19.12.'12   Farm Gauchas   Barn Owl (2)   Since the end of 2011 this farm is managed environment-friendly under the practices of Holistic Management and a regular count in bird species and population numbers is done since then. It is overwhelming what positive changes have occurred. Finally Barn Owls came in and clearly they profit for example of high population of the Scaly-feathered Finch. The practice of Holistic Management means to set a goal and striving for healthy soil, plants and animal communities that in return are important for the survival and well-being of the human race. 

19.12.'12   Farm Gauchas   Swallow-tailed Bee-eater (3)   Although this bird is "nothing special", it becomes something special and worth writing about the moment it acts as an indicator of the wealth or positive change towards a progression in the wealth of a certain habitat, in this case of Farm Gauchas. Prior to the purchase of this farm at the end of 2011 by the owner, beehives for example were destroyed wherever found, wasp nests the same and obviously these birds preying on these kind of insects didn't find enough food to make a living here. About a year later nature is recovering, bees and wasps are found flying around which in return attracts birds such as Swallow-tailed Bee-eaters and that is good because an increase in variety of animal species is always good news. 

20.12.'12   Daan Viljoen N.P.   Red-billed Teal (±400)   Considered as southern Africa's most abundant duck, about 400 were counted at the Daan Viljoen lake. 

20.12.'12   Daan Viljoen N.P.   Squacco Heron (1)   This bird is not seen too often in central Namibia. 

20.12.'12   Daan Viljoen N.P.   African Jacana (1)   Incubation takes place by male only and on hot days it shades the eggs 84% of the time rather than incubating them. 

20.12.'12   Daan Viljoen N.P.   Orange River Francolin (30)   A fine place to spot this more often heard than seen bird 

20.12.'12   Daan Viljoen N.P.   Egyptian Goose (12)   Four half-grown chicks. The parents often nest in higher objects (trees, windmills etc.) that leads to chicks to jump or slide out of nests within 6 hours of hatching. After they dropped onto ground they are stunned for up to 4 minutes but recover soon.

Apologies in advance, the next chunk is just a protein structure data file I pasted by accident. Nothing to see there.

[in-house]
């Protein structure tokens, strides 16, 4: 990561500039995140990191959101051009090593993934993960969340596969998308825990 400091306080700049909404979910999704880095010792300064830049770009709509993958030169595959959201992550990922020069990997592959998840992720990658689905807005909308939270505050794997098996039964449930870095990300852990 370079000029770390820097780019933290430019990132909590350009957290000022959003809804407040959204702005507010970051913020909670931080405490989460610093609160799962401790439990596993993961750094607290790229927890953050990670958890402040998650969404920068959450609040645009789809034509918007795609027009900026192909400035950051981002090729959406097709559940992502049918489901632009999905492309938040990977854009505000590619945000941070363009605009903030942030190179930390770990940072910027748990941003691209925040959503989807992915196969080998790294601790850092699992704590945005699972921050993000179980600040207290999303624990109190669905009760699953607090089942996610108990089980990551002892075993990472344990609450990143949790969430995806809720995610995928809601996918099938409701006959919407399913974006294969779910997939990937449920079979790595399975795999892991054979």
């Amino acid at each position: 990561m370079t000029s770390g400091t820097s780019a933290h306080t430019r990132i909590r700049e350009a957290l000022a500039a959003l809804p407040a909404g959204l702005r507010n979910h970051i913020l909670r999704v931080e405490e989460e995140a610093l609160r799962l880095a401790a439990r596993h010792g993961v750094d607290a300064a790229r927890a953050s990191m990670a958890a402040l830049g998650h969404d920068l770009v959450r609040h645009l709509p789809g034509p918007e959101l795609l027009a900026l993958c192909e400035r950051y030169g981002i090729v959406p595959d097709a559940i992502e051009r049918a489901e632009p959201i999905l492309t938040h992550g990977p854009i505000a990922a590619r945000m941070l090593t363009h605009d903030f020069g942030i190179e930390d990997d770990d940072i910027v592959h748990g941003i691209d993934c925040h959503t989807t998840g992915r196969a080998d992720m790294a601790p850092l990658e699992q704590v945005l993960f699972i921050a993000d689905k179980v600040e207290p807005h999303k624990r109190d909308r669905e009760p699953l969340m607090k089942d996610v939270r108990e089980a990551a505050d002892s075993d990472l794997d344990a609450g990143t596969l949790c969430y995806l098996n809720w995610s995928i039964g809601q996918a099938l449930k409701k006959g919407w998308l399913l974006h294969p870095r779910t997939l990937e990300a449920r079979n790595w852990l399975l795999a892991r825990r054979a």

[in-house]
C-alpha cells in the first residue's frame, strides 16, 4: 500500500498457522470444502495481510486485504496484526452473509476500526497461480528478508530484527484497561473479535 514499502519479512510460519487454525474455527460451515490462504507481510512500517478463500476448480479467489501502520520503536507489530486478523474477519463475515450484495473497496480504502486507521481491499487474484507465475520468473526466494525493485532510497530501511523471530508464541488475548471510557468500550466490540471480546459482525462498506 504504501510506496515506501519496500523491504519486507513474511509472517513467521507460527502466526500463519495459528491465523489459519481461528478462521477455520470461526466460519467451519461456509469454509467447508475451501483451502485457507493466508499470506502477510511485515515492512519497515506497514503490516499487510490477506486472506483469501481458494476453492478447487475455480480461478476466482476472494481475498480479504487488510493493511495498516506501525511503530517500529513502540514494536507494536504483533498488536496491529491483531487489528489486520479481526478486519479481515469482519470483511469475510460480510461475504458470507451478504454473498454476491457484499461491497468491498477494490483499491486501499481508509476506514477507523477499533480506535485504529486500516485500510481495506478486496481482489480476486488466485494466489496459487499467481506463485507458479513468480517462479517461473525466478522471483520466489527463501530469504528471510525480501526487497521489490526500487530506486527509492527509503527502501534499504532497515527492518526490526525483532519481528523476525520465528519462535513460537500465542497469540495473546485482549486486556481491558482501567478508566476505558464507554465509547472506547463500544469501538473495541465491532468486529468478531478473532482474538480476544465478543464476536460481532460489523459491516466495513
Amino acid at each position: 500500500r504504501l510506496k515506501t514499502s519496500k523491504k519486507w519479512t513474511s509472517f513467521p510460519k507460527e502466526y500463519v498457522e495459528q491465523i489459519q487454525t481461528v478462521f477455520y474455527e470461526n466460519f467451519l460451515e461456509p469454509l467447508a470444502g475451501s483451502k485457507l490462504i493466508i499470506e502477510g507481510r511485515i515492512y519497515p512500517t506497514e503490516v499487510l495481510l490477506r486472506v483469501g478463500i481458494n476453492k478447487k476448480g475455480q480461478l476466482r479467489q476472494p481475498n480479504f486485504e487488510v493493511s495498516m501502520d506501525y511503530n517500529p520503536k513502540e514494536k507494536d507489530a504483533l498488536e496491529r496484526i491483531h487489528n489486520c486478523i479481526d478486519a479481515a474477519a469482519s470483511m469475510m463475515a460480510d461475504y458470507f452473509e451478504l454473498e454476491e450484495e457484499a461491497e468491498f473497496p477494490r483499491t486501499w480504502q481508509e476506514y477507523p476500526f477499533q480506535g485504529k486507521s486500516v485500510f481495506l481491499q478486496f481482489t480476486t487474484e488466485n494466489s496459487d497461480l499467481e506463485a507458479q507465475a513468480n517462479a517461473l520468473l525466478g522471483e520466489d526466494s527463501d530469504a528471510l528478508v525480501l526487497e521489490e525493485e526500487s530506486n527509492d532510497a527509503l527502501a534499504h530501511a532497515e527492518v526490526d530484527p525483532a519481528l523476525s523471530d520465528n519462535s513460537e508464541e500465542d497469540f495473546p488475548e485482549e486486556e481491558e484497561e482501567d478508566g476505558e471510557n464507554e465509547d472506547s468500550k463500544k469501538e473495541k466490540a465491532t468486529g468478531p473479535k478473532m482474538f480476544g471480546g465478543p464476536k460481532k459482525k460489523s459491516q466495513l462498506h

22.12.'12   Farm Sonnleiten   Cape Wagtail (2)   This bird enjoys protection in the Zulu, Xhosa, Khoi and San tribes, it appears in their folklore. The Xhosa call him the 'bird of cattle' and 'bird of good fortune'. The Cape Wagtail often uses human structures for nest building. In the Auto Hotel Park & Fly on Farm Sonnleiten one pair nests on top of the roof carrier of a camping vehicle in a bucket. 

23.12.'12   Windhoek, Corner Coetzee- Lardner Burke Str.   Pearl-spotted Owlet (2)   When hunting this small owl (17-21cm) turns its head abruptly to show first its real and then its false face. These interesting observations can be done in the middle of a capitol, right in front of your doorstep. 

23.12.'12   Windhoek, corner Coetzeestr. and Von Falkenhausen Str.   Pied Crow (1)   Seemingly this bird penetrates more often into the city of Windhoek. 

Make use of the holidays and enjoy the fun and challenge of birding, wishing you an exciting festive season with useful birding equipment gifts and a happy New Year, 

Stefan Rust

Please note: Most scientific information has been taken from Roberts Birds of Southern Africa, V11th edition! 

(For more information contact Stefan Rust on +264 (0)81 129 8415 or